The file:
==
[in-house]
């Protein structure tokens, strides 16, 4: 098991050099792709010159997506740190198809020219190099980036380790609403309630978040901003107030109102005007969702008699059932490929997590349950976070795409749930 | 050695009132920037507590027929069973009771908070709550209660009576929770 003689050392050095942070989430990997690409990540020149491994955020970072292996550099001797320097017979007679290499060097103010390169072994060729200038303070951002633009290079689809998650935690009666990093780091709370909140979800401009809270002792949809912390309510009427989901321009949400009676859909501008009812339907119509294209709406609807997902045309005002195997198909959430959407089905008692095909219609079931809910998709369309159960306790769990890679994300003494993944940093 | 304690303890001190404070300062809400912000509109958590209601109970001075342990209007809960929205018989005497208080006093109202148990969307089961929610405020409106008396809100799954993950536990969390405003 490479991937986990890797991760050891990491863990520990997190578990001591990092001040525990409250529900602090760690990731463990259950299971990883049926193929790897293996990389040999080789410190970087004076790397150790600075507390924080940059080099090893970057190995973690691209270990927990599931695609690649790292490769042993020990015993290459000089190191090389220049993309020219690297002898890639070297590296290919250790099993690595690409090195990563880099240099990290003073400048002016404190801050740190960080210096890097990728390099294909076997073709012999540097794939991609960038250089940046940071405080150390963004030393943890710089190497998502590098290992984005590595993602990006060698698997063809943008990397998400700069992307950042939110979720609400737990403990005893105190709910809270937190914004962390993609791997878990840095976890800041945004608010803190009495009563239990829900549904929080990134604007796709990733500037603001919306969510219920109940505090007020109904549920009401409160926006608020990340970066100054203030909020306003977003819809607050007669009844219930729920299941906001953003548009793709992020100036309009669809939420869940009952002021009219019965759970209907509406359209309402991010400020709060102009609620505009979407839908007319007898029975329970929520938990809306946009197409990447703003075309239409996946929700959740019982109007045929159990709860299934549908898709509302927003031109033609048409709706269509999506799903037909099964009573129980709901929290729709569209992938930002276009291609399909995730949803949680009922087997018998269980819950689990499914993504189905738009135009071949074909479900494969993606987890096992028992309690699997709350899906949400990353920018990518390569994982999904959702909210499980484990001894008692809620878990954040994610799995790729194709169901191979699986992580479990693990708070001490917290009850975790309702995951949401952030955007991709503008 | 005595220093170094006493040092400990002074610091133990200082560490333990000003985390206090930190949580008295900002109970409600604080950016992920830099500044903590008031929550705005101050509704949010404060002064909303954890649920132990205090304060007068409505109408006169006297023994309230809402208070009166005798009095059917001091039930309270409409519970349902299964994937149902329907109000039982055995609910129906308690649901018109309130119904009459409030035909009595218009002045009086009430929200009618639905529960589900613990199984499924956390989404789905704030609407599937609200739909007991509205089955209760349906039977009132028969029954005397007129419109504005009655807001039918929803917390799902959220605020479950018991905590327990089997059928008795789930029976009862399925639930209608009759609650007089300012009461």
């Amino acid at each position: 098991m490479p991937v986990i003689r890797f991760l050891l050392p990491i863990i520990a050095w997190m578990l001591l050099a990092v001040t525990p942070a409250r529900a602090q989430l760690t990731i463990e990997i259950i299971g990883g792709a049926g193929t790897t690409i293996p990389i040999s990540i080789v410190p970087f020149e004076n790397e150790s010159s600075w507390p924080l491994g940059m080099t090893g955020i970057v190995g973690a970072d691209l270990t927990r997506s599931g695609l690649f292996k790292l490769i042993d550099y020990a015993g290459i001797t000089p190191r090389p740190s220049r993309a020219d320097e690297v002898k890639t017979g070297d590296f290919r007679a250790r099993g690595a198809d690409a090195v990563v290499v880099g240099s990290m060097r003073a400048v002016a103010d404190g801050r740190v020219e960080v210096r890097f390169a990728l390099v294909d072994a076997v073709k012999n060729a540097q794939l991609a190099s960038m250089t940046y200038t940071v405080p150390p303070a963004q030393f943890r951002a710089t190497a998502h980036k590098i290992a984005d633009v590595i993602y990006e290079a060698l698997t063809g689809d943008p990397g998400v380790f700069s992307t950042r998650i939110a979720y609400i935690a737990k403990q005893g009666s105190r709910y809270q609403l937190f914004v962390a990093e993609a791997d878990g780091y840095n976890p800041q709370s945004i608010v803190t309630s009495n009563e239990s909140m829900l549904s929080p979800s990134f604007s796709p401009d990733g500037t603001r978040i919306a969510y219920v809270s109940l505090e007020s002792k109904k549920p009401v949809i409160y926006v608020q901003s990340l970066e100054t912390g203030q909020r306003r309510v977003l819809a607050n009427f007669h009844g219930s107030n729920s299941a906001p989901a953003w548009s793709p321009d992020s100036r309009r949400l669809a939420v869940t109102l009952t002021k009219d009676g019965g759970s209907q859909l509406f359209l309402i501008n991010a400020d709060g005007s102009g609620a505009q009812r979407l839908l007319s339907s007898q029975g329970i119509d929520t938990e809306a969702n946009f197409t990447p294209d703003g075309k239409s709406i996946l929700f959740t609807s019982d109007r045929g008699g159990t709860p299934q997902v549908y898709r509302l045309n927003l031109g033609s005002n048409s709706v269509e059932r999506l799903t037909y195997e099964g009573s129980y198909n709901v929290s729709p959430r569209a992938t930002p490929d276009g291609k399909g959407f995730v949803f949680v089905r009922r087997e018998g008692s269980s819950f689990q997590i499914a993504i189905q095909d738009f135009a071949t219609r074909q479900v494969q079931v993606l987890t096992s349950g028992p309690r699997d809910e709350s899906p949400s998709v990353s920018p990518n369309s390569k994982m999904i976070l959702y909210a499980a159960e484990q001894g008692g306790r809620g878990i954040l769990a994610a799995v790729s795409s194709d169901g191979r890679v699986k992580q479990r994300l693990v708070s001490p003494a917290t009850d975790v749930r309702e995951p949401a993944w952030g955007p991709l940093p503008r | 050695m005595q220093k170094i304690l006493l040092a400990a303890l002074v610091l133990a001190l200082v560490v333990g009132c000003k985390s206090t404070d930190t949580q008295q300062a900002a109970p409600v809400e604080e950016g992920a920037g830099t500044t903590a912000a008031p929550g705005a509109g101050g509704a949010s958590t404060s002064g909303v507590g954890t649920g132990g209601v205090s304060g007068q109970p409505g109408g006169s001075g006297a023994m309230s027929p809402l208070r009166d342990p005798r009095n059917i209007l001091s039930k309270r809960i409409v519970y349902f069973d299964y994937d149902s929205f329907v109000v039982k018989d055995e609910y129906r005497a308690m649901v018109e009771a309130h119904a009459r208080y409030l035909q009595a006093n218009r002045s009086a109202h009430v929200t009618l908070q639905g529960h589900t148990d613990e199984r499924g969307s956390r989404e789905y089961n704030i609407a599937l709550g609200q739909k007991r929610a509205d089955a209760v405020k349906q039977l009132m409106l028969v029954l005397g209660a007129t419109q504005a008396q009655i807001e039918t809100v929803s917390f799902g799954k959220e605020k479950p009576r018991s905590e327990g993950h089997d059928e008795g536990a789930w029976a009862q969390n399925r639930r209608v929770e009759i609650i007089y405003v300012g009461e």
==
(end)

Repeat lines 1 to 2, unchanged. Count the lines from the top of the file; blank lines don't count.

[in-house]
């Protein structure tokens, strides 16, 4: 098991050099792709010159997506740190198809020219190099980036380790609403309630978040901003107030109102005007969702008699059932490929997590349950976070795409749930 | 050695009132920037507590027929069973009771908070709550209660009576929770 003689050392050095942070989430990997690409990540020149491994955020970072292996550099001797320097017979007679290499060097103010390169072994060729200038303070951002633009290079689809998650935690009666990093780091709370909140979800401009809270002792949809912390309510009427989901321009949400009676859909501008009812339907119509294209709406609807997902045309005002195997198909959430959407089905008692095909219609079931809910998709369309159960306790769990890679994300003494993944940093 | 304690303890001190404070300062809400912000509109958590209601109970001075342990209007809960929205018989005497208080006093109202148990969307089961929610405020409106008396809100799954993950536990969390405003 490479991937986990890797991760050891990491863990520990997190578990001591990092001040525990409250529900602090760690990731463990259950299971990883049926193929790897293996990389040999080789410190970087004076790397150790600075507390924080940059080099090893970057190995973690691209270990927990599931695609690649790292490769042993020990015993290459000089190191090389220049993309020219690297002898890639070297590296290919250790099993690595690409090195990563880099240099990290003073400048002016404190801050740190960080210096890097990728390099294909076997073709012999540097794939991609960038250089940046940071405080150390963004030393943890710089190497998502590098290992984005590595993602990006060698698997063809943008990397998400700069992307950042939110979720609400737990403990005893105190709910809270937190914004962390993609791997878990840095976890800041945004608010803190009495009563239990829900549904929080990134604007796709990733500037603001919306969510219920109940505090007020109904549920009401409160926006608020990340970066100054203030909020306003977003819809607050007669009844219930729920299941906001953003548009793709992020100036309009669809939420869940009952002021009219019965759970209907509406359209309402991010400020709060102009609620505009979407839908007319007898029975329970929520938990809306946009197409990447703003075309239409996946929700959740019982109007045929159990709860299934549908898709509302927003031109033609048409709706269509999506799903037909099964009573129980709901929290729709569209992938930002276009291609399909995730949803949680009922087997018998269980819950689990499914993504189905738009135009071949074909479900494969993606987890096992028992309690699997709350899906949400990353920018990518390569994982999904959702909210499980484990001894008692809620878990954040994610799995790729194709169901191979699986992580479990693990708070001490917290009850975790309702995951949401952030955007991709503008 | 005595220093170094006493040092400990002074610091133990200082560490333990000003985390206090930190949580008295900002109970409600604080950016992920830099500044903590008031929550705005101050509704949010404060002064909303954890649920132990205090304060007068409505109408006169006297023994309230809402208070009166005798009095059917001091039930309270409409519970349902299964994937149902329907109000039982055995609910129906308690649901018109309130119904009459409030035909009595218009002045009086009430929200009618639905529960589900613990199984499924956390989404789905704030609407599937609200739909007991509205089955209760349906039977009132028969029954005397007129419109504005009655807001039918929803917390799902959220605020479950018991905590327990089997059928008795789930029976009862399925639930209608009759609650007089300012009461």